Theorem 1 in the paper presents a vector concentration inequality is shown for sub-Gaussian random vector sequence in the following which plays an important role in proving Lemma 2 and Lemma 3 in our paper. To prove Theorem 1 in the paper, first, we present following Lemma 5 to show that the norm of a sub-Gaussian random vector is a generalized sub-Gaussian random variable.

Lemma 5

If is a sub-Gaussian random vector with variance proxy , then

(16)
Proof.

The conclusion here is a direct corollary from Theorem 3.1 in journals/buldygin2010inequalities , where , , and .

Then we present the following Lemma 6 to show the equivalence between sub-Gaussian random variable and sub-Exponential variable, which plays an important role in proving Theorem 1.

Lemma 6

Let be a sub-Gaussian random variable, i.e., . Then the random variable is sub-Exponential: .

Proof.

We prove this lemma by definition.

(17)
(18)
(20)

where (17) and (18) because of Jensen’s Inequality. (2.2) holds because of in journal/vershynin2010intro . The last step (20) holds because the condition in definition of sub-Exponential, i.e., .

Remark. Attention that in the proof of Lemma 6, we didn’t use the zero mean property of sub-Gaussian random variable . Hence, Lemma 6 can be applied to a generalized sub-Gaussian random variable without requiring zero-mean condition.

Now, let’s begin prove the Lemma 2 in the paper stated as follows,

For a sub-Gaussian random vector sequence with a variance proxy sequence , there exists a corresponding positive bounding sequence , such that

(21)
Proof.

Consider any vector in the sequence, say . Because it is a sub-Gaussian random vector, directly applying Lemma 5, we have

which means for a sub-Gaussian random vector, its norm is a generalized sub-Gaussian random variable. Here, ”generalized” means it may not meet the zero-mean condition.

Because we didn’t use the zero mean property of sub-Gaussian random variable in the proof of Lemma 6, it can also be applied to generalized sub-Gaussian random variable. Let , then , specifically,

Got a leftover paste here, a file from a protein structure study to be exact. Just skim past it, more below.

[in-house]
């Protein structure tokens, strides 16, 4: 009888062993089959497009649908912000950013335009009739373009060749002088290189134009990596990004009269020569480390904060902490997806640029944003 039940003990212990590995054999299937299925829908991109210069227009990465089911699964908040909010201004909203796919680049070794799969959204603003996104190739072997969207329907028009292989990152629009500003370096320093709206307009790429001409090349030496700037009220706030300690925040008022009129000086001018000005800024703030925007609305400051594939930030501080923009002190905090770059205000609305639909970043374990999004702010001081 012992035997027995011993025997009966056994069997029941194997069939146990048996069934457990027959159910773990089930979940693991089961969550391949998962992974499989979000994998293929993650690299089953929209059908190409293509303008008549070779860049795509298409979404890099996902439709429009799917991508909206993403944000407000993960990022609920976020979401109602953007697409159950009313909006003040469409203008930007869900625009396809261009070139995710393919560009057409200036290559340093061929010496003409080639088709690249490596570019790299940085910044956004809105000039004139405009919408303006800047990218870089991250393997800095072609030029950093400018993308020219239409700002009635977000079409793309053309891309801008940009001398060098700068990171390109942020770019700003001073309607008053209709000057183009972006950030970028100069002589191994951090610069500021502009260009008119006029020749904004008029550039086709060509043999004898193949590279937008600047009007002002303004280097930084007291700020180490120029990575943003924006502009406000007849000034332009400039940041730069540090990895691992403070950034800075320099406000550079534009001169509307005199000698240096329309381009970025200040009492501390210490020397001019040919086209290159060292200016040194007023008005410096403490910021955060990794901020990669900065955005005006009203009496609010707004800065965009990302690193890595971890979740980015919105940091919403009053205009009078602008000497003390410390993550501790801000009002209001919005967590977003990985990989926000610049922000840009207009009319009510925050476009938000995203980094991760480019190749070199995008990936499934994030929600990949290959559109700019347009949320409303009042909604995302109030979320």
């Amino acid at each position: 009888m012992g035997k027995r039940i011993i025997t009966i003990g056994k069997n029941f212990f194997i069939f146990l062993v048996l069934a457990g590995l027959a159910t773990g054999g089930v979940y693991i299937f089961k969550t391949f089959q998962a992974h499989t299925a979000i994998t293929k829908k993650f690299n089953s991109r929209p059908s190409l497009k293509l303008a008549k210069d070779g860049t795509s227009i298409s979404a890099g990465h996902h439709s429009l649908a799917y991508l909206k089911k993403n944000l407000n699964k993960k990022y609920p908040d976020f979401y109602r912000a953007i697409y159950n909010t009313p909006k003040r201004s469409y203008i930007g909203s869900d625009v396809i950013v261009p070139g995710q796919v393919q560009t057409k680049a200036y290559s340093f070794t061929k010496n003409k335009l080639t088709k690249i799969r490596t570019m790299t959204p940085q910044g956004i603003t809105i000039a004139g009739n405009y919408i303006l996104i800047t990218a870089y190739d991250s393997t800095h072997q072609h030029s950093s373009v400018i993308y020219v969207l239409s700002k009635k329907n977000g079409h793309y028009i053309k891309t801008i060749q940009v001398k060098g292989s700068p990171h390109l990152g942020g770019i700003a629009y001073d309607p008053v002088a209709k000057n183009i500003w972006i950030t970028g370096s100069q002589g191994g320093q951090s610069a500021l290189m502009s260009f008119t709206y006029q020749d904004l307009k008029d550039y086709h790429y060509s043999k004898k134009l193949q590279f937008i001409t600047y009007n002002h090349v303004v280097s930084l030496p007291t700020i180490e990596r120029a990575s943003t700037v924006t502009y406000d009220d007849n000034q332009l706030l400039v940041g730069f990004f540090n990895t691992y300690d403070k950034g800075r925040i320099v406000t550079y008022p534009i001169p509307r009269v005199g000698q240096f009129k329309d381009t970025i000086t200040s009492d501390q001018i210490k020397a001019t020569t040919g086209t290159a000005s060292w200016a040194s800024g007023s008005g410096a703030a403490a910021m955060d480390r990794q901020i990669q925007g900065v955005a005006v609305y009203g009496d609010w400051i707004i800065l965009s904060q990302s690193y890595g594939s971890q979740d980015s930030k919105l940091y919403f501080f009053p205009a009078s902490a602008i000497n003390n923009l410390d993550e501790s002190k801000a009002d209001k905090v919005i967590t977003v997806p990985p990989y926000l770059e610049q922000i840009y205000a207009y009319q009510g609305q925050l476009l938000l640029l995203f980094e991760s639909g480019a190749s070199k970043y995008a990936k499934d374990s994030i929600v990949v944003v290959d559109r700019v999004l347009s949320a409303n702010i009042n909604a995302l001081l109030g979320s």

Thus, for , we have

(22)

Obviously, we can choose a sufficient small positive constant as , such that

And is exactly the bounding sequence as we desired. This completes the proof.

Now, we prove the Theorem 1 in the paper stated as follows,

Theorem 3

In an Euclidean space , let E-valued martingale-difference sub-Gaussian sequence with a corresponding bounding sequence . Let , then for all and :

(23)
Proof.

First of all, for a sub-Gaussian sequence with corresponding bounding sequence , from Theorem 1 in paper, we have . Besides, an Euclidean space is 1-smooth and 1-regular, which means . Then, it follows immediately according to Theorem 2.1 proposed in journal/juditsky2008large .

3 Proof of Theorem 2

Firstly, the following generalized summation by parts is essential for the proof of main theorem in our paper.

Lemma 7

Let and be two sequences. And denote , then for we have,

Proof.

The right-hand side can be easily verified by expanding in the left-hand as .

Remark. When , the same derivation gives the famous Abel transformation,

3.1 Proof of Lemma 2 in paper

Lemma 2 in our paper states as follows,

Let be an -valued martingale-difference -dimension sub-Gaussian random vector sequence, with corresponding bounding sequence , and . Then for , with a probability at least , we have

where and .

Proof.

Denote , then with the recursive property of , left side can be expanded by Lemma 7,

And it could be separated into two parts, i.e.,

For , based on Lemma 3, we have

taking by the union bound over , and let the following holds in a probability at least ,

Conditioning on all above concentration inequalities hold, for , we have

Hence, combining and , we complete the proof. ∎

3.2 Proof of Lemma 3 in paper

Lemma 3 in our paper states as follows,

Let be an independent (or -valued martingale-difference) sub-Gaussian random variable sequence, with corresponding bounding sequence (i.e., variance proxy sequence) , and . Then for , with a probability at least , we have